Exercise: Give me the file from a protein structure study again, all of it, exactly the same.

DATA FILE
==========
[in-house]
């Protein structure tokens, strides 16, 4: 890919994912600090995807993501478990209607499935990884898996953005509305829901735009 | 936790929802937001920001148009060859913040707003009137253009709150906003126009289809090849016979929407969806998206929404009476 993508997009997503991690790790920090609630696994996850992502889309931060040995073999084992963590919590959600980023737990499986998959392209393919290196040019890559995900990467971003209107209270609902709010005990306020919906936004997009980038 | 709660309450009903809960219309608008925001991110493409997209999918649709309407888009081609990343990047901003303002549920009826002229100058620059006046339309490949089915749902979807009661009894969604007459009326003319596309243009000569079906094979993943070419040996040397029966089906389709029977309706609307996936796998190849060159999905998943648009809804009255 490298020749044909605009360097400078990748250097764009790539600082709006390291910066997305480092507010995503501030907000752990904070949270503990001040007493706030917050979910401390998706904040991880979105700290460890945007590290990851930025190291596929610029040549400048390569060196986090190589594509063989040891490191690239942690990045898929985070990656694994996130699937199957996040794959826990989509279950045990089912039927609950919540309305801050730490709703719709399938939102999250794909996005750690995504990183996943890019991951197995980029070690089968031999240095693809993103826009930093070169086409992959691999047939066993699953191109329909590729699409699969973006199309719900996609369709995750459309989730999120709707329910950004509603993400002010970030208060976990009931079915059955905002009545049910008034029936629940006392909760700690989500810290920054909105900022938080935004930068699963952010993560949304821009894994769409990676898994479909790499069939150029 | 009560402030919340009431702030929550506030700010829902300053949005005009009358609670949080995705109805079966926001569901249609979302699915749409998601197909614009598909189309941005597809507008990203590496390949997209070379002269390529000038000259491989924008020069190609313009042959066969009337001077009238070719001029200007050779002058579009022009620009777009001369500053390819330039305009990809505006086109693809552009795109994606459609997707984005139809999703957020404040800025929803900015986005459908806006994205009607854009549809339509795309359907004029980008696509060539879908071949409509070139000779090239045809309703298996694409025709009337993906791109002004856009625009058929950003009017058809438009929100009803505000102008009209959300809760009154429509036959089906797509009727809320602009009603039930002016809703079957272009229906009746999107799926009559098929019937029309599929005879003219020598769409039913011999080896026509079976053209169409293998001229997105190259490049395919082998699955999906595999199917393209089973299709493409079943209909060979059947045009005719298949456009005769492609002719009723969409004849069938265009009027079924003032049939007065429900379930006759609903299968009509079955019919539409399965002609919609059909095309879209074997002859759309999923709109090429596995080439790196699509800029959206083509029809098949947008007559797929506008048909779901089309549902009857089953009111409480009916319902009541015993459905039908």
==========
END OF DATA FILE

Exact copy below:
[in-house]
């Protein structure tokens, strides 16, 4: 890919994912600090995807993501478990209607499935990884898996953005509305829901735009 | 936790929802937001920001148009060859913040707003009137253009709150906003126009289809090849016979929407969806998206929404009476 993508997009997503991690790790920090609630696994996850992502889309931060040995073999084992963590919590959600980023737990499986998959392209393919290196040019890559995900990467971003209107209270609902709010005990306020919906936004997009980038 | 709660309450009903809960219309608008925001991110493409997209999918649709309407888009081609990343990047901003303002549920009826002229100058620059006046339309490949089915749902979807009661009894969604007459009326003319596309243009000569079906094979993943070419040996040397029966089906389709029977309706609307996936796998190849060159999905998943648009809804009255 490298020749044909605009360097400078990748250097764009790539600082709006390291910066997305480092507010995503501030907000752990904070949270503990001040007493706030917050979910401390998706904040991880979105700290460890945007590290990851930025190291596929610029040549400048390569060196986090190589594509063989040891490191690239942690990045898929985070990656694994996130699937199957996040794959826990989509279950045990089912039927609950919540309305801050730490709703719709399938939102999250794909996005750690995504990183996943890019991951197995980029070690089968031999240095693809993103826009930093070169086409992959691999047939066993699953191109329909590729699409699969973006199309719900996609369709995750459309989730999120709707329910950004509603993400002010970030208060976990009931079915059955905002009545049910008034029936629940006392909760700690989500810290920054909105900022938080935004930068699963952010993560949304821009894994769409990676898994479909790499069939150029 | 009560402030919340009431702030929550506030700010829902300053949005005009009358609670949080995705109805079966926001569901249609979302699915749409998601197909614009598909189309941005597809507008990203590496390949997209070379002269390529000038000259491989924008020069190609313009042959066969009337001077009238070719001029200007050779002058579009022009620009777009001369500053390819330039305009990809505006086109693809552009795109994606459609997707984005139809999703957020404040800025929803900015986005459908806006994205009607854009549809339509795309359907004029980008696509060539879908071949409509070139000779090239045809309703298996694409025709009337993906791109002004856009625009058929950003009017058809438009929100009803505000102008009209959300809760009154429509036959089906797509009727809320602009009603039930002016809703079957272009229906009746999107799926009559098929019937029309599929005879003219020598769409039913011999080896026509079976053209169409293998001229997105190259490049395919082998699955999906595999199917393209089973299709493409079943209909060979059947045009005719298949456009005769492609002719009723969409004849069938265009009027079924003032049939007065429900379930006759609903299968009509079955019919539409399965002609919609059909095309879209074997002859759309999923709109090429596995080439790196699509800029959206083509029809098949947008007559797929506008048909779901089309549902009857089953009111409480009916319902009541015993459905039908």